Cutting a few dollars from the transportation budget isn’t always the smartest choice—especially for refrigerated and frozen foods. A mismanaged cold chain can quickly have serious quality and safety concerns that cost more than any transportation savings. Focusing on the right technology and knowledge rather than price not only helps mitigate risks, but it also can impact the bottom line.
More than track-and-trace technology
A large part of keeping foods refrigerated or frozen while in transit is the technology that monitors temperature. Today’s technology is rapidly expanding beyond basic track-and-trace capabilities. It’s now possible to use time-temperature recorders, temperature sensors and GPS technology to gather data and send alerts if temperatures move outside a specified range—even during loading, unloading and delivery.
If a carrier hauling berries from California to New Jersey receives an alert that the trailer temperature is slowly falling, the provider and customer can be immediately informed. Together, the parties involved can make a decision and take immediate action to address the situation—whether that’s to repair the trailer or move the product to a new, working trailer. This situation, while not ideal, is preferable to opening the trailer at the final destination and being surprised to find the majority of the berries spoiled in transit.
Is the latest technology worth the cost?
More advanced technology can provide access to a very broad spectrum of information. Access to this information often comes with an additional pricetag. Determining if real-time temperature sensor alerts makes sense is a balancing act between product quality and profits. Maintaining proper temperature ranges are needed to ensure the highest possible quality product upon delivery. Yet overpaying for transportation may cut into profits.
For less sensitive commodities, paying for high levels of technology and access to information may not be necessary and therefore add unnecessary expenses into the supply chain. On the other hand, delicate, sensitive and high-value foods can support the additional expense of real-time monitoring and still maintain profit levels through reduction in shrink and faster turns. The right experts can help find the right balance between cost and information.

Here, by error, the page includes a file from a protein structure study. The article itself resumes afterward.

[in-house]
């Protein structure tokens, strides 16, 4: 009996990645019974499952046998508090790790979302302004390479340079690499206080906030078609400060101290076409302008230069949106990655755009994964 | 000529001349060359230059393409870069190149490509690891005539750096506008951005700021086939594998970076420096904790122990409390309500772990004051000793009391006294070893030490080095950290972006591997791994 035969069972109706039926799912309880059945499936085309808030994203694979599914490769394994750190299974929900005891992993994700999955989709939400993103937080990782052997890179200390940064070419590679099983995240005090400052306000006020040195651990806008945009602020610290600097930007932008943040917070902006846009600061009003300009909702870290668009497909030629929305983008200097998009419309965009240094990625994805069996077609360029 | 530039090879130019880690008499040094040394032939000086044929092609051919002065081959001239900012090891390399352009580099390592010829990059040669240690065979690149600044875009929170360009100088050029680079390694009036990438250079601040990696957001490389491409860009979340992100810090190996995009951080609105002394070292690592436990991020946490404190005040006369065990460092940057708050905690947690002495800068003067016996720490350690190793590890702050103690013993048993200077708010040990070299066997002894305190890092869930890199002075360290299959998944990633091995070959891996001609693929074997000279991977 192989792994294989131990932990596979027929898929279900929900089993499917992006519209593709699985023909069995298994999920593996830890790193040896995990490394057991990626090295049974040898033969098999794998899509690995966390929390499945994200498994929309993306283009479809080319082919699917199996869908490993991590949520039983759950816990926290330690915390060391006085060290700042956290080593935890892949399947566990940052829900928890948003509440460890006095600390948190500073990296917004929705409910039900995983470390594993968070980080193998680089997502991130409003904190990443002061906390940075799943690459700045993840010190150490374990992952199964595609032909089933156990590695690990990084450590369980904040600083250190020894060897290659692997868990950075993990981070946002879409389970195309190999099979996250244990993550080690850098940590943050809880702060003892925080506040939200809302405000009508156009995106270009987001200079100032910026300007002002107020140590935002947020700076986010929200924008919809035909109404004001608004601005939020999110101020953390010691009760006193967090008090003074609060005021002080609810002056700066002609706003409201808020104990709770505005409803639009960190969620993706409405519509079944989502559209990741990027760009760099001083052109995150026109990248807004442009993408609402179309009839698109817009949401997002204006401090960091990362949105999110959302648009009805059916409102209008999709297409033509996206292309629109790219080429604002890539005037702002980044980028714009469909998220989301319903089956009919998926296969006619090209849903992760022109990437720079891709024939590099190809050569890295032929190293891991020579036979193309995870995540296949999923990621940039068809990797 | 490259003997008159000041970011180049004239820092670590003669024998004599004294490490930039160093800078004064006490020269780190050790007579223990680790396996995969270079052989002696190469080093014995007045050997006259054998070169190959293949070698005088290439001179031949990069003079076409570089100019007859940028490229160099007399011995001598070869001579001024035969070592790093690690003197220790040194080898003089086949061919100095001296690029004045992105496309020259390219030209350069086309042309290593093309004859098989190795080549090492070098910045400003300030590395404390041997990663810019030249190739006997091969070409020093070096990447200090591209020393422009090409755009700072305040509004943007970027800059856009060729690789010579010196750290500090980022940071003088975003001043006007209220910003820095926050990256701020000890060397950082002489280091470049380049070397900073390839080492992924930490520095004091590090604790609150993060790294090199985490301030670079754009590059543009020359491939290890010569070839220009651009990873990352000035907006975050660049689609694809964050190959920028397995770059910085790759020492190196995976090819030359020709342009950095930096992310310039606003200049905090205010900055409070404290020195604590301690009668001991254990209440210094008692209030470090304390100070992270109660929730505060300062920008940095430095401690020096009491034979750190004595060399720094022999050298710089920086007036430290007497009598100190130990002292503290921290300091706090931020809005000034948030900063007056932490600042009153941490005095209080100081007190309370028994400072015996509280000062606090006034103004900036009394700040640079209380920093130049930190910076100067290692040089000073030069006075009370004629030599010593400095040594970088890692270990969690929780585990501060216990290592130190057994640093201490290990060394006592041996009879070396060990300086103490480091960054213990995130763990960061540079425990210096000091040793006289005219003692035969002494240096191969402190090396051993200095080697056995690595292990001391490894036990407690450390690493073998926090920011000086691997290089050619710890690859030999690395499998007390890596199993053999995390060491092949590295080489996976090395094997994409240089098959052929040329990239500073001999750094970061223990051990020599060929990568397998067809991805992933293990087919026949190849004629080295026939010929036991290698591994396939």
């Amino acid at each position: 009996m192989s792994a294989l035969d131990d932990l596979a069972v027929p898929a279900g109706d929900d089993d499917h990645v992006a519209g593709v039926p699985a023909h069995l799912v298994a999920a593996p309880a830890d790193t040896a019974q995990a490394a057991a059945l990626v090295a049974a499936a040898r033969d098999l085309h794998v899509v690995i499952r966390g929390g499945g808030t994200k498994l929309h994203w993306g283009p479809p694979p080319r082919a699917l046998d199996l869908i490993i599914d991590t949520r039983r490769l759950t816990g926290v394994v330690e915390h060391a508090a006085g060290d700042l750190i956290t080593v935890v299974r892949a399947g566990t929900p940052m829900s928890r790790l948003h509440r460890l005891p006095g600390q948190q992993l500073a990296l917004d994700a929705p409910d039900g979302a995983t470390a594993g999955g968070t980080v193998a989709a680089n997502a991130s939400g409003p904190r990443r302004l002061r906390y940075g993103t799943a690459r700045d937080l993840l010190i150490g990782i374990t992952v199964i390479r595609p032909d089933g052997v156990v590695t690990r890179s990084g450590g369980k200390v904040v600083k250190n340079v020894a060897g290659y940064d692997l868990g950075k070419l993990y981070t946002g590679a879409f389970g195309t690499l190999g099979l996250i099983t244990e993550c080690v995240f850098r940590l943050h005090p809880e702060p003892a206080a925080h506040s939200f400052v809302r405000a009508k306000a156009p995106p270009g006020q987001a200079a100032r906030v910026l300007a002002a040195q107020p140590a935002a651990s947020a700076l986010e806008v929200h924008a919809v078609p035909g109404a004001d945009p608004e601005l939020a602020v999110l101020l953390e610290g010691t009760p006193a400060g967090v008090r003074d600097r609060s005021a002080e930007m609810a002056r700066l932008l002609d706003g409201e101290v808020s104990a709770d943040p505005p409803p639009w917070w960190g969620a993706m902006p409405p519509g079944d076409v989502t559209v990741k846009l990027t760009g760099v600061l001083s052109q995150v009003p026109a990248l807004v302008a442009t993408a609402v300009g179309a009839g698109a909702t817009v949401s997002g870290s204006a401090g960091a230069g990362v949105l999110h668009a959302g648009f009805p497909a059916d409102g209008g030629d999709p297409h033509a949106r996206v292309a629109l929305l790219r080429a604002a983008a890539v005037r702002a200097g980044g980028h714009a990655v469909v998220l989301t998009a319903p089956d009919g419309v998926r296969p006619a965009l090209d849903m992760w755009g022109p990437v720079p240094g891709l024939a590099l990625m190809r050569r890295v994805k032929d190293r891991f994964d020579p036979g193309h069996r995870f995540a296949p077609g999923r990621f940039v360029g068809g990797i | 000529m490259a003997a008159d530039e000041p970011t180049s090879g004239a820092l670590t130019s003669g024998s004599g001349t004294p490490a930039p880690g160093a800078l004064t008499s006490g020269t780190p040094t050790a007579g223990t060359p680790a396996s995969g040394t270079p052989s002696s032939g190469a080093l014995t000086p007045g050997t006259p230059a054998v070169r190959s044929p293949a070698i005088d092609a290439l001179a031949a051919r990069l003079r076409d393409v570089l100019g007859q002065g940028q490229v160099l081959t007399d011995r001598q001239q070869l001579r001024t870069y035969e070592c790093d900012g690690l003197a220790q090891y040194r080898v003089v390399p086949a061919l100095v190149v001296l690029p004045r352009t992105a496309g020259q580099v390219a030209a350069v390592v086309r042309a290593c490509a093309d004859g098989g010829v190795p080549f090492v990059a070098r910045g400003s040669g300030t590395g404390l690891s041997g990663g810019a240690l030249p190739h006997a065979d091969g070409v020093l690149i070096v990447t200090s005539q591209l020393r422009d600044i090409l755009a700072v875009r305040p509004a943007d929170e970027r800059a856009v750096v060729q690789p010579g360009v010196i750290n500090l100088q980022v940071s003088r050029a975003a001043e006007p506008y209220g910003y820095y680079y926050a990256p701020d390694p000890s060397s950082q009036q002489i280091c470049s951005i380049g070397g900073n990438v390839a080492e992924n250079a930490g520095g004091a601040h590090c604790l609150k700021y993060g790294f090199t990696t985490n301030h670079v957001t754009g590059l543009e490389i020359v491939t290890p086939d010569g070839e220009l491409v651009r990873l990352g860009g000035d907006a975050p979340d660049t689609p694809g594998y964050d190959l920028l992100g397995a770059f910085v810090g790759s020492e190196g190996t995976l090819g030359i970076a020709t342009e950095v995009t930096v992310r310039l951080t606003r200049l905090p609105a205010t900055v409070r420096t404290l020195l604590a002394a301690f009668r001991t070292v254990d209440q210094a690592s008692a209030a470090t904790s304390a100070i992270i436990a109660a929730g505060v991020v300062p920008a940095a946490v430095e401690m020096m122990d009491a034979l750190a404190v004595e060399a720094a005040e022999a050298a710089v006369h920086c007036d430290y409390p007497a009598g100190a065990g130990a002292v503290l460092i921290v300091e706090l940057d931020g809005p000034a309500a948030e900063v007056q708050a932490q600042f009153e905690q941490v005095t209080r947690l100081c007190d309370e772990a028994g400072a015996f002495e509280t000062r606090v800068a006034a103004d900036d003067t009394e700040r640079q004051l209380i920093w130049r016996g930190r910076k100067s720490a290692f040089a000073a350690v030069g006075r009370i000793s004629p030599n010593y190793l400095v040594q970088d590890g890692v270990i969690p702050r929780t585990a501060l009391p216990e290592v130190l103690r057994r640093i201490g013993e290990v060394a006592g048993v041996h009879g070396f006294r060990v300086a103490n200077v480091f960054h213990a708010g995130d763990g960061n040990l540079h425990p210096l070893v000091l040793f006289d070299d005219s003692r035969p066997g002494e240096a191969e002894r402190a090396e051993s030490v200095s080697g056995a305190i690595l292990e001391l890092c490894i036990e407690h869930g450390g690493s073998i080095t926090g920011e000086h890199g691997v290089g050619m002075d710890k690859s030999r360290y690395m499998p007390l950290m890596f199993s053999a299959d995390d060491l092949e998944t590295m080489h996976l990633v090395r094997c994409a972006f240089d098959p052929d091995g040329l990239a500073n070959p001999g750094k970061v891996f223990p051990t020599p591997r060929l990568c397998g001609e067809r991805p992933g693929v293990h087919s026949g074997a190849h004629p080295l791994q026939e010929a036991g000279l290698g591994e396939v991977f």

Bring in the refrigerated and frozen experts
The right provider will have access to all the latest technology options to help guide your cold chain efficiency and support your business. They should also be able to take it a step further too—they’ll have expertise on their side. While technology plays a huge role in keeping refrigerated and frozen foods safe, nothing can replace the knowledge and skill behind the decision process.
Proficiency is more than just having a number of people available to do the job. It’s truly about understanding and executing. A qualified expert will understand how important it is to maintain a strong relationship with all involved parties—carriers, shippers, suppliers and receivers. They’ll also know how to solve problems quickly and efficiently.
Applying expertise to capacity
Refrigerated transportation knowledge even extends to procuring capacity. A true specialist will be able to balance unattractive load qualities with more strategic initiatives to build relationships between the carrier and shipper by providing benefits to both parties.
Choosing a provider
Depending on the organization, an internal refrigerated expert can suffice. However, always ask these five questions before choosing a cold chain transportation provider:
1. What experience will the provider bring that adds value? Consider the provider’s reputation in the industry along with the specific tools, resources and capabilities they offer. Ultimately, a provider’s abilities should align with long-term goals.
2. What technology options do they offer? A provider should have the ability to align appropriate technology with the appropriate need, both today and into the future.
3. How does the provider handle surges in demand? A well-developed network and consistent procedures can secure capacity space even during times of high demand. This can mean the difference between quality and spoiled foods.
4. Can the provider stand behind their financial commitment? Financial stability can be as tactical as standing behind a claim or as strategic as offering long-term investment strategy and multi-year pricing disciplines.
5. How does the provider react to obstacles? Communication is key when things go wrong in a supply chain. Having a standard process to handle returns, claims, rejections and damages often indicates the provider is adept and skilled at resolving issues. A solid provider will not only have a process in place to re-power or relay a load while in transit, but they’ll also communicate any problems that do arise.
Finding a balance without sacrifice
Maintaining customer satisfaction when delivering refrigerated and frozen foods in today’s world is a complex situation. Transportation is a significant contributor to achieving a successful customer experience. Cutting transportation costs will likely sacrifice either technology or expertise, which will only lead to more costly problems. Instead, strategic decisions that balance transportation technology, know-how and cost are a far superior way to reach long-term goals.